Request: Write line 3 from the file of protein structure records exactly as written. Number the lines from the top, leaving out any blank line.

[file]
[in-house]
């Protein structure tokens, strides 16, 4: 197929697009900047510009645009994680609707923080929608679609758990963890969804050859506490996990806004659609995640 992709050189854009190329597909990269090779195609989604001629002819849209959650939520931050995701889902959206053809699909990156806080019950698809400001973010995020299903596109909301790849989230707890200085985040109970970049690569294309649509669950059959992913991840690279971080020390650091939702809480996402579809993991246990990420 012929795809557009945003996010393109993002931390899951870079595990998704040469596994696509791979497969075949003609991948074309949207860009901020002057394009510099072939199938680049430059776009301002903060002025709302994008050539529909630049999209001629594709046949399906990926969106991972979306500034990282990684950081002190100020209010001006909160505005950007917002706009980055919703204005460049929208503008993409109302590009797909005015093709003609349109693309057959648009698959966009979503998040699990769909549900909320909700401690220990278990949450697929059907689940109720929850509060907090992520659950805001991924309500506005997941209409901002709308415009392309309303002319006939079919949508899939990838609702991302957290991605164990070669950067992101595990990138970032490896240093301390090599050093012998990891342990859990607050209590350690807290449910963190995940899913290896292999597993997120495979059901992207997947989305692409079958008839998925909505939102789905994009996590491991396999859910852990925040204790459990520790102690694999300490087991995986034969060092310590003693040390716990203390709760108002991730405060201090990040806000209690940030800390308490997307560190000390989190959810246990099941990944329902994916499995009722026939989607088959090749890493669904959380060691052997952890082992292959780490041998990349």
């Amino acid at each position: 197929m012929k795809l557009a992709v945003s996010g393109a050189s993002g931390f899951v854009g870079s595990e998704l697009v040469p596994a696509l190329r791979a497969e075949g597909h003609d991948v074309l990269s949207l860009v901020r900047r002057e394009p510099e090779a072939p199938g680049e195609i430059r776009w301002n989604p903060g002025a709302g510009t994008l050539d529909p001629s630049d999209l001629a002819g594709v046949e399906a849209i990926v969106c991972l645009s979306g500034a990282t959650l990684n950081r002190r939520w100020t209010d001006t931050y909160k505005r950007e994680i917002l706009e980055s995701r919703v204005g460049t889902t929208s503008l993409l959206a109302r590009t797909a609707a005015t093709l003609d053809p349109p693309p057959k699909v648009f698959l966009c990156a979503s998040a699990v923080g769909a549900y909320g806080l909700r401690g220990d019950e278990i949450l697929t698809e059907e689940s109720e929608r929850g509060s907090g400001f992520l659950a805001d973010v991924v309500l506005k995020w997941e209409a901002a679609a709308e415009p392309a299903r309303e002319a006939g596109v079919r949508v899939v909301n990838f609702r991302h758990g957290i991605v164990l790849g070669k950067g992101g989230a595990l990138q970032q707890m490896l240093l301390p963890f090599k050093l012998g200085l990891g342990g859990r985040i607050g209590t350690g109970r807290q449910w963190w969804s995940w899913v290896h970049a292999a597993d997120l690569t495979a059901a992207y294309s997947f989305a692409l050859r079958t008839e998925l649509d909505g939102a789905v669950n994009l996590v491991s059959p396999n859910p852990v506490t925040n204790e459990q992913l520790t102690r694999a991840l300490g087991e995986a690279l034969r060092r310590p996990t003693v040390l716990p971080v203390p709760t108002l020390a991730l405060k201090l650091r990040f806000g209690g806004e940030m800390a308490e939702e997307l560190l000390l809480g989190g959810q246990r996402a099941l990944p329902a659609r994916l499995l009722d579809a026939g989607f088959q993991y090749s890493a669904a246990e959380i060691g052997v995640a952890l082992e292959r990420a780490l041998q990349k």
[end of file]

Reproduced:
């Amino acid at each position: 197929m012929k795809l557009a992709v945003s996010g393109a050189s993002g931390f899951v854009g870079s595990e998704l697009v040469p596994a696509l190329r791979a497969e075949g597909h003609d991948v074309l990269s949207l860009v901020r900047r002057e394009p510099e090779a072939p199938g680049e195609i430059r776009w301002n989604p903060g002025a709302g510009t994008l050539d529909p001629s630049d999209l001629a002819g594709v046949e399906a849209i990926v969106c991972l645009s979306g500034a990282t959650l990684n950081r002190r939520w100020t209010d001006t931050y909160k505005r950007e994680i917002l706009e980055s995701r919703v204005g460049t889902t929208s503008l993409l959206a109302r590009t797909a609707a005015t093709l003609d053809p349109p693309p057959k699909v648009f698959l966009c990156a979503s998040a699990v923080g769909a549900y909320g806080l909700r401690g220990d019950e278990i949450l697929t698809e059907e689940s109720e929608r929850g509060s907090g400001f992520l659950a805001d973010v991924v309500l506005k995020w997941e209409a901002a679609a709308e415009p392309a299903r309303e002319a006939g596109v079919r949508v899939v909301n990838f609702r991302h758990g957290i991605v164990l790849g070669k950067g992101g989230a595990l990138q970032q707890m490896l240093l301390p963890f090599k050093l012998g200085l990891g342990g859990r985040i607050g209590t350690g109970r807290q449910w963190w969804s995940w899913v290896h970049a292999a597993d997120l690569t495979a059901a992207y294309s997947f989305a692409l050859r079958t008839e998925l649509d909505g939102a789905v669950n994009l996590v491991s059959p396999n859910p852990v506490t925040n204790e459990q992913l520790t102690r694999a991840l300490g087991e995986a690279l034969r060092r310590p996990t003693v040390l716990p971080v203390p709760t108002l020390a991730l405060k201090l650091r990040f806000g209690g806004e940030m800390a308490e939702e997307l560190l000390l809480g989190g959810q246990r996402a099941l990944p329902a659609r994916l499995l009722d579809a026939g989607f088959q993991y090749s890493a669904a246990e959380i060691g052997v995640a952890l082992e292959r990420a780490l041998q990349k």